The Courts of Justice (District Court) Act, 1949, Section 2, provides machinery whereby a Justice who satisfies (annually) the Committee set up by the section that he is not suffering from any disability may be continued in office after the age of 65, by yearly warrants until he reaches the age of 70.
The Courts of Justice Act, 1936, Section 48, prescribes 30 years as the minimum period of service which will entitle a Justice to full pension.
Whilst the qualification for appointment as a Justice is six years practice as a barrister or solicitor, men are frequently appointed to the position at an age which renders it impossible for them to qualify for a full pension by the time of their retirement at the age of 65.
It has even occurred (twice in recent years) that a Justice has been appointed at an age which renders it impossible for him to qualify even for the minimum pension which the law at present provides.
The provision in the Act of 1949 for continuance in office till 70 is one of which the majority of Justices attaining the age of 65 years might not be able or anxious to take advantage.
Frequently, in the past, Justices have served in a temporary capacity before permanent appointment. Such temporary service does not count for pension purposes.
Judges of the Supreme and High Courts retire at the age of 72 and the Judges of the Circuit Court at 70. These Judges, however, qualify for full pension after fifteen years’ as compared with the thirty years’ service required of Justices.
In view of the foregoing facts there appear to be reasonable grounds for suggesting that the service period of 30 years is too long and that, in order to attract lawyers of experience to the District Court Bench, and to eliminate hardships which may fall to the lot of a number of existing appointees, the period should be shortened substantially.
Whilst it could be suggested that a reduction in the length of service required for full pension would result in the early retirement of a large number of the Justices originally appointed, with consequent heavy expense to the Exchequer, such an eventuality is more imaginary than real, for the very good reason that a man who has given a considerable length of his life to a specialised occupation and who stands to lose a large proportion of his income by retirement will not retire unless and until he is compelled to do so.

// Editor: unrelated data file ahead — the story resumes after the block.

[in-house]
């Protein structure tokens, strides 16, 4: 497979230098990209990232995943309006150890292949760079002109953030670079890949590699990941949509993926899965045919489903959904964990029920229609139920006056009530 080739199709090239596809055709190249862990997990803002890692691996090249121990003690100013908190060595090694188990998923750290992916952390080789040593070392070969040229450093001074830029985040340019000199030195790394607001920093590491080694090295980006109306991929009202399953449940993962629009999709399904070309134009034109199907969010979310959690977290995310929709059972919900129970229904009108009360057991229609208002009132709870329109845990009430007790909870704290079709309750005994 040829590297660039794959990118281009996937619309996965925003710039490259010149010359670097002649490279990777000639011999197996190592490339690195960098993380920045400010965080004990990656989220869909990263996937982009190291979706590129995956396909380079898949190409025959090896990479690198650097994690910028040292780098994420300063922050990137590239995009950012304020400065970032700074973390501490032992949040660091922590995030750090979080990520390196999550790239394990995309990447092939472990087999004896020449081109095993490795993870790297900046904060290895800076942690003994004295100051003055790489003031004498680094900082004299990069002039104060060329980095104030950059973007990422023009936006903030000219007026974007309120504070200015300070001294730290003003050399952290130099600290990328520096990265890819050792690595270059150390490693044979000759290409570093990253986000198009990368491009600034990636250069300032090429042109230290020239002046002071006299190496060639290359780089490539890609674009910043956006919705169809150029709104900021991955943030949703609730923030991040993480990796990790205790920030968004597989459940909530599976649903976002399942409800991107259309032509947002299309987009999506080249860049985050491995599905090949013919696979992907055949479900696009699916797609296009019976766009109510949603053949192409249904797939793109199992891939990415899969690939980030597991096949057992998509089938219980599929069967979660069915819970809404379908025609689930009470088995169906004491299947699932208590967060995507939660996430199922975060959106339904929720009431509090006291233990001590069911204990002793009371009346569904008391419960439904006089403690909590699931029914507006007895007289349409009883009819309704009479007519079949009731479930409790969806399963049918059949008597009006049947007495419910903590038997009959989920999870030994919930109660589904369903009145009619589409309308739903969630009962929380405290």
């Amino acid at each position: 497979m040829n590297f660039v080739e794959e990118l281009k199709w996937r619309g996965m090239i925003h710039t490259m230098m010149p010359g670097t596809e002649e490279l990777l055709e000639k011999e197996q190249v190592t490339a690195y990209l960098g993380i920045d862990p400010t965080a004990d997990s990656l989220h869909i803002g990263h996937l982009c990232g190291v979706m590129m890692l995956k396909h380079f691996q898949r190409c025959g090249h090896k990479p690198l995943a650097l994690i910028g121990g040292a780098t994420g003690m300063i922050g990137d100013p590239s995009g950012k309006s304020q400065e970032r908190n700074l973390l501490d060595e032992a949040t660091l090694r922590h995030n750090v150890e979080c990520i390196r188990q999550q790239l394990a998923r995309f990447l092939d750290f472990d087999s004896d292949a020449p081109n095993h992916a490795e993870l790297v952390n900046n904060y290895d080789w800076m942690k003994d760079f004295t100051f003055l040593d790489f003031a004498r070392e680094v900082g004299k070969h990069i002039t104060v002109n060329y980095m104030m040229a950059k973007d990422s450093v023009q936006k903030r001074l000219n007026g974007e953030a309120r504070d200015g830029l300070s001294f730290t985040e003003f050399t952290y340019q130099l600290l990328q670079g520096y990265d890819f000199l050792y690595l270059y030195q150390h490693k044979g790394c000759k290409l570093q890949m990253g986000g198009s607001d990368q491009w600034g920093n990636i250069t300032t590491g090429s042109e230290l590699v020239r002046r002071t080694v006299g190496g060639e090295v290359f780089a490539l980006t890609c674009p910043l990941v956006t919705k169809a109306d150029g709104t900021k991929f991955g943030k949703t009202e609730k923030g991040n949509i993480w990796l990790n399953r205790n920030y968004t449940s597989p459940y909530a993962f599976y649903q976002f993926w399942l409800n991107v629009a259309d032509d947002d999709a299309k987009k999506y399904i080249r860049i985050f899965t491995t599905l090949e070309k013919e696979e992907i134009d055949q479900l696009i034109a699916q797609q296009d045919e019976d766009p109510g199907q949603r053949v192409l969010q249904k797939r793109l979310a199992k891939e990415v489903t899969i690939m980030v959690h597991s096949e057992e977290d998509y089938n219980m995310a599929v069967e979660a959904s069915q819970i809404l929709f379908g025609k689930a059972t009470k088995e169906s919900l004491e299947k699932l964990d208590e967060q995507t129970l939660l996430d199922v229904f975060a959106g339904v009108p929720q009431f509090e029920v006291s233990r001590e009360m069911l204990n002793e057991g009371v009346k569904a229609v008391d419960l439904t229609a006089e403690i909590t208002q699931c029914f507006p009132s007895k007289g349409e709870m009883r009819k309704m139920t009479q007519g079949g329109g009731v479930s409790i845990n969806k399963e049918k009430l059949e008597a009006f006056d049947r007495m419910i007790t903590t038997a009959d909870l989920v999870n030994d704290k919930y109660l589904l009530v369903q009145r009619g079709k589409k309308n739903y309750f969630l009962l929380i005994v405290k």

Furthermore, the fact exists that while many of the Supreme, High and Circuit Court Judges have served for fifteen years and longer, only one Judge took advantage, whilst still in good health, of the opportunity to retire on full pension before reaching the ultimate retirement age, and he had special reasons for doing so.
B. Amount of Pension.
The law governing the amount of Justices’ pensions has been varied twice since 1924.
The Statutes dealing with the matter are:
The effect of these statutory provisions is as follows:—
(1) A Justice who held office on 28th November, 1936, shall be entitled on his retirement to a gratuity and a pension calculated in accordance with the provisions of the Superannuation Acts 1834 to 1919 (in other words, to the same gratuity and pension as a Civil Servant of equal years’ service). Should such Justice die before retirement and without electing as hereinafter described, his Personal Representative shall be entitled to payment of an allowance calculated in relation to the Justice’s years of service but not exceeding a year’s full salary. Such Justice may at any time before he ceases to hold office elect to take in lieu of the above pension and gratuity or allowance rights the pension rights described in the next paragraph.